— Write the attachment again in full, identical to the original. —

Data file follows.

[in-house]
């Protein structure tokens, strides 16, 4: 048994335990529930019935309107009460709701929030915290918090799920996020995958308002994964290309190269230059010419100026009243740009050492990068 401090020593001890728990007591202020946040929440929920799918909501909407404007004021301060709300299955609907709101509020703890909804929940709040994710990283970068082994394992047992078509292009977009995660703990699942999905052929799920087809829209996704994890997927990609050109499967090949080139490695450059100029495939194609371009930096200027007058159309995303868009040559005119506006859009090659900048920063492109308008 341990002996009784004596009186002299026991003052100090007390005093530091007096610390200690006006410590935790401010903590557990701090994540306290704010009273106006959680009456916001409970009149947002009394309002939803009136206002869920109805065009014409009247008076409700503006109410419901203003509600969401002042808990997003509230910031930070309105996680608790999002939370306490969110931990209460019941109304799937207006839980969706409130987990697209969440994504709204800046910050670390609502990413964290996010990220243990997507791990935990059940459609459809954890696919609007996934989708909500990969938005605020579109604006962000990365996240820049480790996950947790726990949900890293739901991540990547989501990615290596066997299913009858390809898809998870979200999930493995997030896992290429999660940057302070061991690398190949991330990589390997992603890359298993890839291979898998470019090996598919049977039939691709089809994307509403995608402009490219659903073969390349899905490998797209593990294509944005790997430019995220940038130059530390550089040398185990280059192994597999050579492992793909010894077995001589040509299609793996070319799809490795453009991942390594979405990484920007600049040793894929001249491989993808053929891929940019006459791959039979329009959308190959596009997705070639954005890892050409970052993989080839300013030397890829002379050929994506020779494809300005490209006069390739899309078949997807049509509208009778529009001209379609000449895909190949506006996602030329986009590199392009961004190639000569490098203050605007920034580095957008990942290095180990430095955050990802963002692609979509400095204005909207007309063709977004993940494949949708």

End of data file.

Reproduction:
[in-house]
């Protein structure tokens, strides 16, 4: 048994335990529930019935309107009460709701929030915290918090799920996020995958308002994964290309190269230059010419100026009243740009050492990068 401090020593001890728990007591202020946040929440929920799918909501909407404007004021301060709300299955609907709101509020703890909804929940709040994710990283970068082994394992047992078509292009977009995660703990699942999905052929799920087809829209996704994890997927990609050109499967090949080139490695450059100029495939194609371009930096200027007058159309995303868009040559005119506006859009090659900048920063492109308008 341990002996009784004596009186002299026991003052100090007390005093530091007096610390200690006006410590935790401010903590557990701090994540306290704010009273106006959680009456916001409970009149947002009394309002939803009136206002869920109805065009014409009247008076409700503006109410419901203003509600969401002042808990997003509230910031930070309105996680608790999002939370306490969110931990209460019941109304799937207006839980969706409130987990697209969440994504709204800046910050670390609502990413964290996010990220243990997507791990935990059940459609459809954890696919609007996934989708909500990969938005605020579109604006962000990365996240820049480790996950947790726990949900890293739901991540990547989501990615290596066997299913009858390809898809998870979200999930493995997030896992290429999660940057302070061991690398190949991330990589390997992603890359298993890839291979898998470019090996598919049977039939691709089809994307509403995608402009490219659903073969390349899905490998797209593990294509944005790997430019995220940038130059530390550089040398185990280059192994597999050579492992793909010894077995001589040509299609793996070319799809490795453009991942390594979405990484920007600049040793894929001249491989993808053929891929940019006459791959039979329009959308190959596009997705070639954005890892050409970052993989080839300013030397890829002379050929994506020779494809300005490209006069390739899309078949997807049509509208009778529009001209379609000449895909190949506006996602030329986009590199392009961004190639000569490098203050605007920034580095957008990942290095180990430095955050990802963002692609979509400095204005909207007309063709977004993940494949949708």